The perfect blend of sweet and tangy flavors will have you coming back for seconds!
You will love the versatility of caponata di melanzane: it can be a salad, side dish, relish, antipasto, or condiment. Serve with crusty bread for a hearty appetizer or over tahdig rice with crispy naan for a vegetarian/vegan main dish.
Estimated reading time: 7 minutes
What is Caponata?
Eggplant caponata is a popular and piquant late summer dish in Italy when eggplants (also called aubergine in some countries) are in season, but it's nourishing enough even for cold days.
The first mention of the caponata dates back to the eighteenth century, and it owes its name to the dolphin fish, named capone in Sicily.
The capone fish, the primary and most precious ingredient of this sweet and sour dish, was not within everyone's reach.
The Sicilian people began to replace it with eggplants since they were cheaper, and the caponata Siciliana as we know it today was born.
Why you'll love it:
✔ This pride of Sicilian cuisine is a real crowd-pleaser, and it only takes 15 minutes to make!
✔ It's packed with flavors from around the world: Italian tomatoes, Greek olives, and Persian eggplants.
✔ It's a great make-ahead dish as it is equally delicious warm or cold. It even tastes better the next day!
✔ This eggplant caponata brings a myriad of sensations, aromas, and flavors that are truly inseparable from this dish.
- Eggplant - You can use any eggplant. Typically, Italians use round-oval, purple varieties with a compact texture that are less rich in seeds than the elongated types. Young eggplant will be too firm and bitter, while the older ones will have too many seeds. So it's best to choose a mid-sized eggplant without bruises.
- Tomatoes - Use canned or fresh. If using fresh, remove all the seeds. I prefer organic canned tomatoes to speed up the cooking process.
- Basil - I highly recommend fresh basil! It gives it the Italian essence that dried basil lacks.
- Olives - Sicilians use green olives, but you can use Kalamata if that's what you have. We are looking for that brine flavor; if you don't like olives, don't worry - we will chop them, and you won't even notice them in the dish. This brings us to...
- Capers - If you're not a fan, you can finely chop them, and they will melt into the other ingredients, but try not to skip them!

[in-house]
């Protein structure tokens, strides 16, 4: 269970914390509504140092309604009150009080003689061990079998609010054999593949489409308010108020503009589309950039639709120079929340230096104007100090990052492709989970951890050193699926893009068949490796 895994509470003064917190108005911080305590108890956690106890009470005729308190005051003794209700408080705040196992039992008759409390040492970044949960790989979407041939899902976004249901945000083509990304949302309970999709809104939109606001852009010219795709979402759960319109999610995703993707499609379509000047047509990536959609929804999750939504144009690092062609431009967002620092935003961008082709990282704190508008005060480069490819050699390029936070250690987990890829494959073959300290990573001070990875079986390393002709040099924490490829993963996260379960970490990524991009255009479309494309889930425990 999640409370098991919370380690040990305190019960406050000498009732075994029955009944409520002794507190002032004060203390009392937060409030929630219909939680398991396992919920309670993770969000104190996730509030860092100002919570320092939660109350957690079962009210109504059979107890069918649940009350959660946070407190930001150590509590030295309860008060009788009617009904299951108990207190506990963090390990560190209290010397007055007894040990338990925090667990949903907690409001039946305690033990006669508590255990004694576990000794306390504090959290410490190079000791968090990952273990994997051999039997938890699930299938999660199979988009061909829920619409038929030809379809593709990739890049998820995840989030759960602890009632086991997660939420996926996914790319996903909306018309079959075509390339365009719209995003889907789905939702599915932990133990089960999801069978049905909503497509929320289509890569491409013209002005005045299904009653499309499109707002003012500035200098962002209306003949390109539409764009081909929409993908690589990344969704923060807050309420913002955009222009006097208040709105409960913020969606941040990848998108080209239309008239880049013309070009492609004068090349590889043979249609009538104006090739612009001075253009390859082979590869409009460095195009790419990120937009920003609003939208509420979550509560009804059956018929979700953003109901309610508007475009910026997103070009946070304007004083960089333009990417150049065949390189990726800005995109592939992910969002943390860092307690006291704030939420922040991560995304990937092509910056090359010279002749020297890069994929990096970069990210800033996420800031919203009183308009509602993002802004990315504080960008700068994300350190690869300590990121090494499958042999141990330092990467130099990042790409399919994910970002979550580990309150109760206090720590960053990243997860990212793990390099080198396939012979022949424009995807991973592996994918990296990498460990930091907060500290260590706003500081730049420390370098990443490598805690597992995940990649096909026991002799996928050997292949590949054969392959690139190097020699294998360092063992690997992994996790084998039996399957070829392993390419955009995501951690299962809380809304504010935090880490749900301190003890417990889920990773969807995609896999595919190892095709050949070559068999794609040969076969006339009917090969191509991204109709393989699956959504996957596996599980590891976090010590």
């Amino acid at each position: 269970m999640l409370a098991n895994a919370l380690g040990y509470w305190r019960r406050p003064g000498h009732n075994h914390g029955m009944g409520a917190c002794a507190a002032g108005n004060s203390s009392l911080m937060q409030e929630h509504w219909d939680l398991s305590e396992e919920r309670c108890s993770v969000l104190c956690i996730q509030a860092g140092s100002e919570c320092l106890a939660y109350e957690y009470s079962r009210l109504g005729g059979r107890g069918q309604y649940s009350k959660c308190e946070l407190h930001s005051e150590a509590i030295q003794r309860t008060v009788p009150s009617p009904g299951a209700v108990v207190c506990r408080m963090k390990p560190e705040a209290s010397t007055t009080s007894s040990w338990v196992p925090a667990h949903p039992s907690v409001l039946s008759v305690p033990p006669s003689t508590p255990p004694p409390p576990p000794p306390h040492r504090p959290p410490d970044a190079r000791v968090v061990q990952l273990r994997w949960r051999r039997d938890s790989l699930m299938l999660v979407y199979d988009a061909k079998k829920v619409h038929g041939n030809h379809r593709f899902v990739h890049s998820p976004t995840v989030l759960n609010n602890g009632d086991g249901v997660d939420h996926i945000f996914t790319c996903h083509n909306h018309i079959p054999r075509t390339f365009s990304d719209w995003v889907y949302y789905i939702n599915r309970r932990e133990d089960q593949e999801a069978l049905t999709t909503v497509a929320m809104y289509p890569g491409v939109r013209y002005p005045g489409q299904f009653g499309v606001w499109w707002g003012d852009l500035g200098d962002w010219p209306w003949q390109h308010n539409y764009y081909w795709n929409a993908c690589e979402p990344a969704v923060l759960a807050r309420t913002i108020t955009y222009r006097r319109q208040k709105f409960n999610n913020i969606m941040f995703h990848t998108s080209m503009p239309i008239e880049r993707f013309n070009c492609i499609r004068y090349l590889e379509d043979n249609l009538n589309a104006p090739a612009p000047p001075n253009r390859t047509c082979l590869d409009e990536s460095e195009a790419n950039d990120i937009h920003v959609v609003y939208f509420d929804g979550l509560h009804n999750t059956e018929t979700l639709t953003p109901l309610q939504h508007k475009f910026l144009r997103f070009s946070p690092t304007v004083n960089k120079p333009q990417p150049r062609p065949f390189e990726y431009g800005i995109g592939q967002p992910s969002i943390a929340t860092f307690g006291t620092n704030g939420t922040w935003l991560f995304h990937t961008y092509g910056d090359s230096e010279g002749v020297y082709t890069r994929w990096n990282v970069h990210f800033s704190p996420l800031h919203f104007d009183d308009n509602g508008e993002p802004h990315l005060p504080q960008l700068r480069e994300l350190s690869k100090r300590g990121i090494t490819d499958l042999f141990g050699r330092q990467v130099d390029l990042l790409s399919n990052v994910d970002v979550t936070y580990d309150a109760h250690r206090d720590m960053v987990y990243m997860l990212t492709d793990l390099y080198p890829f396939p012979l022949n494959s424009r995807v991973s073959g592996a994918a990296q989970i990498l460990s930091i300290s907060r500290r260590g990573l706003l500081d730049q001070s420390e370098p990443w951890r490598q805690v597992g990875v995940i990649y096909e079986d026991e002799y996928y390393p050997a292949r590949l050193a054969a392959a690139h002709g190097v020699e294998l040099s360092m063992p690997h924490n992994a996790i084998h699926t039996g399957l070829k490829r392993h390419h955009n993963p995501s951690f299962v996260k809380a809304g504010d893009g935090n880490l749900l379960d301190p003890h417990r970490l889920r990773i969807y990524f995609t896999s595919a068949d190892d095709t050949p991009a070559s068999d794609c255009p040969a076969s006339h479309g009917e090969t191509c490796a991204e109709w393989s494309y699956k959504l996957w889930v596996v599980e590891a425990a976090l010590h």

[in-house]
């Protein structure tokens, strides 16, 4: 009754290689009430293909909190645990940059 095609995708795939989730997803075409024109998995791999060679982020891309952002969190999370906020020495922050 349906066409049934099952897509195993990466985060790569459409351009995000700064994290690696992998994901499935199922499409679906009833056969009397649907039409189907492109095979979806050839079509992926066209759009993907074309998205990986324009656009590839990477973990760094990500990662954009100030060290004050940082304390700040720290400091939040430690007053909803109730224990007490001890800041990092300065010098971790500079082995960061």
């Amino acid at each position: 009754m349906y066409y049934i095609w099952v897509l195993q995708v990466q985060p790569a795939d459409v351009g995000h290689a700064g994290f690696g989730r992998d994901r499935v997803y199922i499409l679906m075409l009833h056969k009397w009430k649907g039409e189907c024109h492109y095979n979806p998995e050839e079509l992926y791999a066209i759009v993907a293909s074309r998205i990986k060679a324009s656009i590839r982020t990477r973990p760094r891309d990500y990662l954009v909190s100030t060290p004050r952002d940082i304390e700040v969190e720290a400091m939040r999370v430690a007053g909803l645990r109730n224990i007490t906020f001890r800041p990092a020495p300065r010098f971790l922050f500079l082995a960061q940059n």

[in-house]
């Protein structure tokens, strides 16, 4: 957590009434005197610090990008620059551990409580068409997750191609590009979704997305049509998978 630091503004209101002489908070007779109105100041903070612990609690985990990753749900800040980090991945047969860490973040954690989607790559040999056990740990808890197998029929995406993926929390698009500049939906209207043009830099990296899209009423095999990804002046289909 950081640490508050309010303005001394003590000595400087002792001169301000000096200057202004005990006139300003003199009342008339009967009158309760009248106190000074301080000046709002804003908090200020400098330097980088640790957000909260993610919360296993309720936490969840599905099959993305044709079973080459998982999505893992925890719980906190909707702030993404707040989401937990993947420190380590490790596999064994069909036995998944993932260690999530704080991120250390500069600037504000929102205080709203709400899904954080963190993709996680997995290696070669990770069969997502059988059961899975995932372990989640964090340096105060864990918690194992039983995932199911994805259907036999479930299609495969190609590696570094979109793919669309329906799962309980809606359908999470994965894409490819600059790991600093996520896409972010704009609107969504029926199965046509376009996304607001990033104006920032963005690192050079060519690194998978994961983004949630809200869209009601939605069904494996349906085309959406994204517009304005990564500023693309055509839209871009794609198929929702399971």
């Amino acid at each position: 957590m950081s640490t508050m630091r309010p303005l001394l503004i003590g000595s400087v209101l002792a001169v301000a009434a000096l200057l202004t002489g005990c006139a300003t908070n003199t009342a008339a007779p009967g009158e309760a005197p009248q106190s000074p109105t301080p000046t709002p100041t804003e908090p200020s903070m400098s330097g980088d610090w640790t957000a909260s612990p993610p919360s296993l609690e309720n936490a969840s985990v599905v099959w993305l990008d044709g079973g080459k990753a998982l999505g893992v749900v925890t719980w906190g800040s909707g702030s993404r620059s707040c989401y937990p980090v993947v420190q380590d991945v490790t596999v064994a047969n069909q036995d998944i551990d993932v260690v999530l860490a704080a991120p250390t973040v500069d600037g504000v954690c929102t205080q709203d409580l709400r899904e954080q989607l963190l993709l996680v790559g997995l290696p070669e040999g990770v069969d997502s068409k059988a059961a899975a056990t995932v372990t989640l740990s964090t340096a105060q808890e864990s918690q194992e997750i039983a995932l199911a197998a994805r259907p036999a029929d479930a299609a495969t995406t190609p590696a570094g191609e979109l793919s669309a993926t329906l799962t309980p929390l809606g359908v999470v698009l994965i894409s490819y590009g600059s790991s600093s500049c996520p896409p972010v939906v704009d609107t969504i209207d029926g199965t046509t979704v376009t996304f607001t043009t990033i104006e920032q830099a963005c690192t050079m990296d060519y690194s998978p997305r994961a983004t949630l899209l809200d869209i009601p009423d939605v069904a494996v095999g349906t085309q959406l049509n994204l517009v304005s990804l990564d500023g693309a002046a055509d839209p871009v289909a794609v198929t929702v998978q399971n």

- Vinegar - Adds the sour note in addition to olives and capers. You can use distilled white vinegar, white wine vinegar, or apple cider vinegar if you have to.
1. Dice the eggplant, sprinkle lightly with salt, and set aside 30 minutes to draw out the moisture.
2. Meanwhile, sauté onions in a saucepan until softened. Add diced tomatoes with juices and cook until it thickens. Rinse eggplant with hot water and pat dry with paper towels.
3. Heat the oil over a large nonstick or cast-iron skillet over high heat. Quickly fry the eggplant pieces until browned. Add the chopped celery and fry for a few more minutes.
4. Pour in the prepared tomato sauce, olives, capers, and salt to taste; mix well and sauté for five minutes. Add sugar, vinegar, basil, and crushed red pepper; lower the heat and simmer for a few more minutes.
📝 NOTE: Looking for the FULL recipe to print? Find the complete list of ingredients and detailed instructions in the recipe card below.
👩🍳 Expert Tips
Three things are essential when making this dish:
- Let diced, and salted eggplant sit for a minimum of 30 minutes to "sweat out" and remove its moisture: it helps with browning later.
- Rinse the eggplant pieces with hot water: it helps remove its bitterness.
- Pat dry them with paper towels: it removes the excess moisture and prevents the dish from turning into mush.
This ancient dish is widespread throughout the Mediterranean and is diverse; Sicily alone has at least 37 versions, one of which involves adding bay leaves, potatoes, or boiled eggs!
If you're feeling adventurous, try some of these regional variations: